The Dutch state offered still one fundamental argument against the application of the ECHR to climate change. This was the argument (that is likely to arise in many climate litigation cases, and played a role in the Oslo District Court declining a climate claim against the Norwegian government) that the State was only a minor contributor to climate change. Given that the problem of climate change is caused by contributions of a large number of states (and other actors), could the Netherlands be singled out and held responsible for its (small) share in the global climate problem? The State had answered this question in the negative and argued that the Dutch proportion in global emissions is negligible, so that Dutch reductions are not effective in addressing the global problem of climate change.
In principle, the approach of the Supreme Court could be rather straightforward. The Court held that the Netherlands was subject to its own independent obligations and thereby was bound to do its part to prevent harmful climate change, as defined by these obligations. The Supreme Court did not only refer to obligations under the ECHR, but also to the UNFCCC and the ‘no harm’-principle to drive home the point that each state has its own, independent obligations to prevent harm from climate change.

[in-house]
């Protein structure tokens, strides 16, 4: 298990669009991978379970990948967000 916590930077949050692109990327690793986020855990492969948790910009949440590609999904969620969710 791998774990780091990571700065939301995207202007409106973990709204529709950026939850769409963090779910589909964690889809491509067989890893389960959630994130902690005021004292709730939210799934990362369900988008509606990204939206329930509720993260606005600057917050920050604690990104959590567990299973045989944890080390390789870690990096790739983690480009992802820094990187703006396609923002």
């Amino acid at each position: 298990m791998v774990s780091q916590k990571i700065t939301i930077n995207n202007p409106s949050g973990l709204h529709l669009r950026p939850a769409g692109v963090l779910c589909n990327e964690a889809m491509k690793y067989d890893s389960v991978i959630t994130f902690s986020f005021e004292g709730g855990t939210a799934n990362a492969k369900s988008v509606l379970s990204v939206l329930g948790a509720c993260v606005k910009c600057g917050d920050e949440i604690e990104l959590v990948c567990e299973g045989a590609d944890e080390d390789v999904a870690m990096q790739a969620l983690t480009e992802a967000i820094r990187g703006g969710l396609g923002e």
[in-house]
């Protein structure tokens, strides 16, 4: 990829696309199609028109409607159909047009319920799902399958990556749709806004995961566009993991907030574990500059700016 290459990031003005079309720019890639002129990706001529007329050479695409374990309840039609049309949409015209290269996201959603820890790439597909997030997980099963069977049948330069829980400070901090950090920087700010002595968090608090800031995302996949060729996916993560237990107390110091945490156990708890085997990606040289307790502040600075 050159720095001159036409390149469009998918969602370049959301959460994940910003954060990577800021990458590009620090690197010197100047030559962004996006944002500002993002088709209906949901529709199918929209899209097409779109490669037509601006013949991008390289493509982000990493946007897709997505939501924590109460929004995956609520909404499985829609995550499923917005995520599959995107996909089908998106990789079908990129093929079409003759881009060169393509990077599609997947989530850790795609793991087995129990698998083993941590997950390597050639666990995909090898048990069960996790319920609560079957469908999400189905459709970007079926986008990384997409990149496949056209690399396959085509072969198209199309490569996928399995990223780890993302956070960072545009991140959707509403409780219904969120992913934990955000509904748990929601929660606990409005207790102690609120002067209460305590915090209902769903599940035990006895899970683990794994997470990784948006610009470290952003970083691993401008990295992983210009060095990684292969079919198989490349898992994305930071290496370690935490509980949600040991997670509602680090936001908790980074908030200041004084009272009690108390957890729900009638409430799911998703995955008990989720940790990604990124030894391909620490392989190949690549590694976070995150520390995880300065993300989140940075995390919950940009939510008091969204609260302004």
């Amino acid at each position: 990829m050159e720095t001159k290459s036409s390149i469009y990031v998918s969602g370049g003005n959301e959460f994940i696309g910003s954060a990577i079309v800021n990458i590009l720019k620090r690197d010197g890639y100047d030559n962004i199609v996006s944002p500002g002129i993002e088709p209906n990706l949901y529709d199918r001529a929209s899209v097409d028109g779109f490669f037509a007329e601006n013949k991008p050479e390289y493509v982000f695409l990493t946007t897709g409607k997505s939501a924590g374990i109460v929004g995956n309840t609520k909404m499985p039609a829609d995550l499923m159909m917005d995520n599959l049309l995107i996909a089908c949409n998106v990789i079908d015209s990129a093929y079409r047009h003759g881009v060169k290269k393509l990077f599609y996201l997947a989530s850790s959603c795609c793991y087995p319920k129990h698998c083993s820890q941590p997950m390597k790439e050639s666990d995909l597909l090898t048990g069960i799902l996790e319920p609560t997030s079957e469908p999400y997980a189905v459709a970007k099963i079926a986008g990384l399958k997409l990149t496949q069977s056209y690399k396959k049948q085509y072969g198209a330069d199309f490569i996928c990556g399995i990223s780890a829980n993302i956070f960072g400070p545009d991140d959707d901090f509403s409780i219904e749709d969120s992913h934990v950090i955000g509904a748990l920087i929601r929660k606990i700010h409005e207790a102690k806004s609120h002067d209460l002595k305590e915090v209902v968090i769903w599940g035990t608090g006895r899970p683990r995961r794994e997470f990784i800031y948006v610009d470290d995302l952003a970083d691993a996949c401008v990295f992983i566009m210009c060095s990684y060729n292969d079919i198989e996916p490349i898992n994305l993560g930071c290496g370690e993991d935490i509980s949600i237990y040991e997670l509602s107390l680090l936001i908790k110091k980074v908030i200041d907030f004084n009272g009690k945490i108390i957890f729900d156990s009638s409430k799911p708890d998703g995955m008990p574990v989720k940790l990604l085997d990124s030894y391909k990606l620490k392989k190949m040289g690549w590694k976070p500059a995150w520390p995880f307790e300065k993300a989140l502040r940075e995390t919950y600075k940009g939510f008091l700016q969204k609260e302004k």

In this respect, the judgment simply reflects the general principle that the responsibility of each participating State is determined individually, on the basis of its own conduct and by reference to its own international obligations (the Supreme Court cited the commentary to art 47 of the Articles on State Responsibility in support of this principle).